=> escaped from the curse of the central limit
theorem

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Extreme learning machine (ELM): [G.-B. Huang]
ANN:
ELM: Choose the weights (wij and w0j) of the hidden
neurons randomly.
Only need to solve for aj and a0 by linear least squares.
ELM turns nonlinear regression by NN into a linear
regression problem!
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Tested ELM on 9 environmental datasets [Lima,
Cannon and Hsieh, Environmental Modelling &
Software, under revision]
 Goal is to develop ELM into nonlinear updateable
model output statistics (UMOS).

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Deep learning
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Spare slides
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Compare 5 models over 9 environmental datasets
[Lima, Cannon & Hsieh. Environmental Modelling & Software
(under revision)]
MLR = multiple linear regression
 ANN = Artificial neural network
 SVR-ES = Support vector regression (with
Evolutionary Strategy)
 RF = random forest
 ELM-S = Extreme Learning Machine (with scaled
weights)

 Optimal number of hidden neurons in ELM chosen over
validation data by a simple hill climbing algorithm.
Compare models in terms of:
RMSE skill score = 1 – RMSE/RMSEMLR
 t = cpu time

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RMSE skill score (relative to MLR)
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Cpu time
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Conclusions
ELM turns nonlinear ANN into a multiple linear
regression problem, but with same skills as ANN.
 ELM-S is faster than ANN and SVR-ES in 8 of the 9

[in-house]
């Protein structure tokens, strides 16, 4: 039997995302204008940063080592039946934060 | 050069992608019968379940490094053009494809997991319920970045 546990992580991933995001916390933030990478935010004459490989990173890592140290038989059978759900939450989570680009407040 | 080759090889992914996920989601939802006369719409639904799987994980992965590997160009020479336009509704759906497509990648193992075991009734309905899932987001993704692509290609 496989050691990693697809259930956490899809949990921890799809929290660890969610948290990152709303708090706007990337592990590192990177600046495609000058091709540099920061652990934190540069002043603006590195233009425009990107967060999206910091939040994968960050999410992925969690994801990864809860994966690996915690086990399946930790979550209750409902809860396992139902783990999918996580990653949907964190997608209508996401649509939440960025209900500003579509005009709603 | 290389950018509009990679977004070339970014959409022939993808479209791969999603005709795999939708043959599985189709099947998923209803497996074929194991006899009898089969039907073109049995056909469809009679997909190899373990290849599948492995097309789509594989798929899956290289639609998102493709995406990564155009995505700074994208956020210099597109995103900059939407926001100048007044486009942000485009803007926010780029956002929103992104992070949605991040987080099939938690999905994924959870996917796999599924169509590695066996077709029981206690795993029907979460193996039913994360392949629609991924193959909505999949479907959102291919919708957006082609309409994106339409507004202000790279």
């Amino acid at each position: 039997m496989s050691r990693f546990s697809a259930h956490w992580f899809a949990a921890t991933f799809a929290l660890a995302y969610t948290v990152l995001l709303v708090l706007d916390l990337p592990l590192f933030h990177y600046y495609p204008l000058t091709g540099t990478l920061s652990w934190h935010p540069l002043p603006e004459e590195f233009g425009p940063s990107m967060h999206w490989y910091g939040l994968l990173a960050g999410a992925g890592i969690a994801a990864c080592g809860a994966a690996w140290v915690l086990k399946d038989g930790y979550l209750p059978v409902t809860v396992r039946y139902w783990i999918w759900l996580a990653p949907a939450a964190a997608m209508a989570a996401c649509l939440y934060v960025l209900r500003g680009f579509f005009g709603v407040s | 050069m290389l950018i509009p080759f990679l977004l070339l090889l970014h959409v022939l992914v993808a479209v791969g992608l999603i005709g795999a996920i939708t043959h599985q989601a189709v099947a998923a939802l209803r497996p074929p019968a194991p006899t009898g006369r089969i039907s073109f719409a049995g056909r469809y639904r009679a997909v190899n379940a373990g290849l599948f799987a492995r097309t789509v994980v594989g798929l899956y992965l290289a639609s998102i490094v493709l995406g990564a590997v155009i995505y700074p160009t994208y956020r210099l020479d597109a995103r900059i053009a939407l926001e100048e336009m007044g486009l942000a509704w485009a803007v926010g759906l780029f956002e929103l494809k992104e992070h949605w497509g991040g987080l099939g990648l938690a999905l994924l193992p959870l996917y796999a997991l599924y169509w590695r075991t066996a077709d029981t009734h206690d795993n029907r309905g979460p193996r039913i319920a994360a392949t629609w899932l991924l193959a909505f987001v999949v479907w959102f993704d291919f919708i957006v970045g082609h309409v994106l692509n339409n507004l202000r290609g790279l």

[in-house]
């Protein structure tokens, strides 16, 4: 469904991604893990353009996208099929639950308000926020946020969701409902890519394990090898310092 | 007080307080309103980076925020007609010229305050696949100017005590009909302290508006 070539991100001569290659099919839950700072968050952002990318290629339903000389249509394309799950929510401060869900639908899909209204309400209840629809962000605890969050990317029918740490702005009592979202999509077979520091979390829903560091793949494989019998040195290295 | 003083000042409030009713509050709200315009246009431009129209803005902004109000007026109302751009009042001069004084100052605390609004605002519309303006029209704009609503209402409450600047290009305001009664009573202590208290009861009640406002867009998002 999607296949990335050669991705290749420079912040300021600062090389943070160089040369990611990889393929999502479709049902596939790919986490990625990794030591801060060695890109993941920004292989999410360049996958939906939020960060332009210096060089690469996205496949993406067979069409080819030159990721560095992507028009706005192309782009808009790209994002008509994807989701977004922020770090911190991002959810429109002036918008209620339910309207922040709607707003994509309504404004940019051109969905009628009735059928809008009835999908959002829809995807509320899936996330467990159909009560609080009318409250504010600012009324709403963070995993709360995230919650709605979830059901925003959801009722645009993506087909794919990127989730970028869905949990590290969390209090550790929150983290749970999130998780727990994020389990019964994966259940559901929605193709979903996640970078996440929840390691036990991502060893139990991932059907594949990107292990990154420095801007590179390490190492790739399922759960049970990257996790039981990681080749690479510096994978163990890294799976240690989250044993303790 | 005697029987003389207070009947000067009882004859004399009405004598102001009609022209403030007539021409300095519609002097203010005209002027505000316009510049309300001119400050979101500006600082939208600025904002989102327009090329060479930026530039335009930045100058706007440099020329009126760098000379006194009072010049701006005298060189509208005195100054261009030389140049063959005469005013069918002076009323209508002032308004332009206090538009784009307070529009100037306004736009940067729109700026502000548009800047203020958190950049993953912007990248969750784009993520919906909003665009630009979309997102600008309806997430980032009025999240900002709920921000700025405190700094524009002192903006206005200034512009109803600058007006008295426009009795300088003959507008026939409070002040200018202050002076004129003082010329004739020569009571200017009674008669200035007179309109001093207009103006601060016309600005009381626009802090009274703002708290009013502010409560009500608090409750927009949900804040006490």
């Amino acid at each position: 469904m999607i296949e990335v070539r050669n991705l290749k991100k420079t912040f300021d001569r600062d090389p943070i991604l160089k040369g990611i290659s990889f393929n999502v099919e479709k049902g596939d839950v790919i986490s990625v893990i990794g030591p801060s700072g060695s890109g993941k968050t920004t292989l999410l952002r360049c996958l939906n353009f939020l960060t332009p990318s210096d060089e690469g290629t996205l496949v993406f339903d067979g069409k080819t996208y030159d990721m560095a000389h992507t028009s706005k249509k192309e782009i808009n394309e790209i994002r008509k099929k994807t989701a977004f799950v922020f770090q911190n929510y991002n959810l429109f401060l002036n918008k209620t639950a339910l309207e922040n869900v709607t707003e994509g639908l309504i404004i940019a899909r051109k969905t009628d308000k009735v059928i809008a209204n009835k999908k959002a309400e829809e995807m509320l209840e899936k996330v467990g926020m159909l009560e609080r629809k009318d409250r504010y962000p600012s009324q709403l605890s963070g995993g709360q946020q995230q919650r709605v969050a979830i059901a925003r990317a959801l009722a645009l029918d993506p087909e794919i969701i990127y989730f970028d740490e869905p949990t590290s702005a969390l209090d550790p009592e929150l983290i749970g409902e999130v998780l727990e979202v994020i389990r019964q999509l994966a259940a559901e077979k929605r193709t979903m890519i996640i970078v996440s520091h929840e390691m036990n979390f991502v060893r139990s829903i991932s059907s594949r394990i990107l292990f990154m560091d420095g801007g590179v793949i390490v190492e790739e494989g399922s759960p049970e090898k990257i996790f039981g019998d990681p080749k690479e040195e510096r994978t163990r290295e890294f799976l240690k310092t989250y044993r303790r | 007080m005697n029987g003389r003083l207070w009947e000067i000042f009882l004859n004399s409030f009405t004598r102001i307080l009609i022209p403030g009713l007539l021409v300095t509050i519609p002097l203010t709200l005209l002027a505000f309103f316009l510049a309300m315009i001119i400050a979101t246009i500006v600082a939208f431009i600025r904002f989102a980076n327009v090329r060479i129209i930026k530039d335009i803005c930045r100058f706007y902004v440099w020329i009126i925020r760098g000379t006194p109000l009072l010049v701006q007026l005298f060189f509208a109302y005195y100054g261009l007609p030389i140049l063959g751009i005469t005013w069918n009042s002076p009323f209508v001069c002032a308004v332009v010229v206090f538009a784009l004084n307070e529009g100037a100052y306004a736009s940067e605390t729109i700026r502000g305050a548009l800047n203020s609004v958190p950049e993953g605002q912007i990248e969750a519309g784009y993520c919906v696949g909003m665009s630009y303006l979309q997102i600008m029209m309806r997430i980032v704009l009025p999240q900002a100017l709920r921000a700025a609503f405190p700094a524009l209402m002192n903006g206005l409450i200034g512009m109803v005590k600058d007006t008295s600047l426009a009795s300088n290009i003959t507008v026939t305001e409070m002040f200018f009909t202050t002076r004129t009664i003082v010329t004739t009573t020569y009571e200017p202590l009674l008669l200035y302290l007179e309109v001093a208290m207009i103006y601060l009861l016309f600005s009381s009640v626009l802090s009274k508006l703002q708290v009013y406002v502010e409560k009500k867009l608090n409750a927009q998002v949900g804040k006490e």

datasets and faster than RF in 5 of the 9 datasets.

 When dataset has both large no. of predictors and
large sample size, ELM loses its advantage over ANN.

RF is fast but could not outperform MLR in 3 of 9
datasets (ELM-S outperformed MLR in all 9
datasets).
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Online sequential learning




Previously, we used ELM for batch learning. When new
data arrive, need to retrain model using the entire data
record => very expensive.
Now use ELM for “online sequential learning” (i.e. as
new data arrive, update the model with only the new
data)
For multiple linear regression (MLR), online sequential
MLR (OS-MLR) is straightforward. [Envir.Cda’s
updateable MOS (model output statistics), used to postprocess NWP model output, is based on OS-MLR]
Online sequential ELM (OS-ELM) (Liang et al. 2006,
IEEE Trans. Neural Networks) is easily derived from OSMLR.
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Predict streamflow at Stave, BC at 1-day lead.
 23 potential predictors (local observations, GFS
reforecast data, climate indices) [same as Rasouli
et al. 2012].
 Data during 1995-1997 used to find the optimal
number of hidden neurons (3 for ANN and 27 for
ELM), and to train the first model.
 New data arrive (a) weekly, (b) monthly or (c)
seasonally. Validate forecasts for 1998-2001.
 5 models: MLR, OS-MLR, ANN, ELM, OS-ELM
 Compare correlation (CC), mean absolute error
(MAE), root mean squared error (RMSE) and cpu
time

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Conclusion
 With
new data arriving frequently, OS-ELM
provides a much cheaper way to update &
maintain a nonlinear regression model.
Future research
 OS-ELM
retains the information from all the
data it has seen. If data are non-stationary,
need to forget the older data.
 Adaptive OS-ELM has an adaptive forgetting
factor.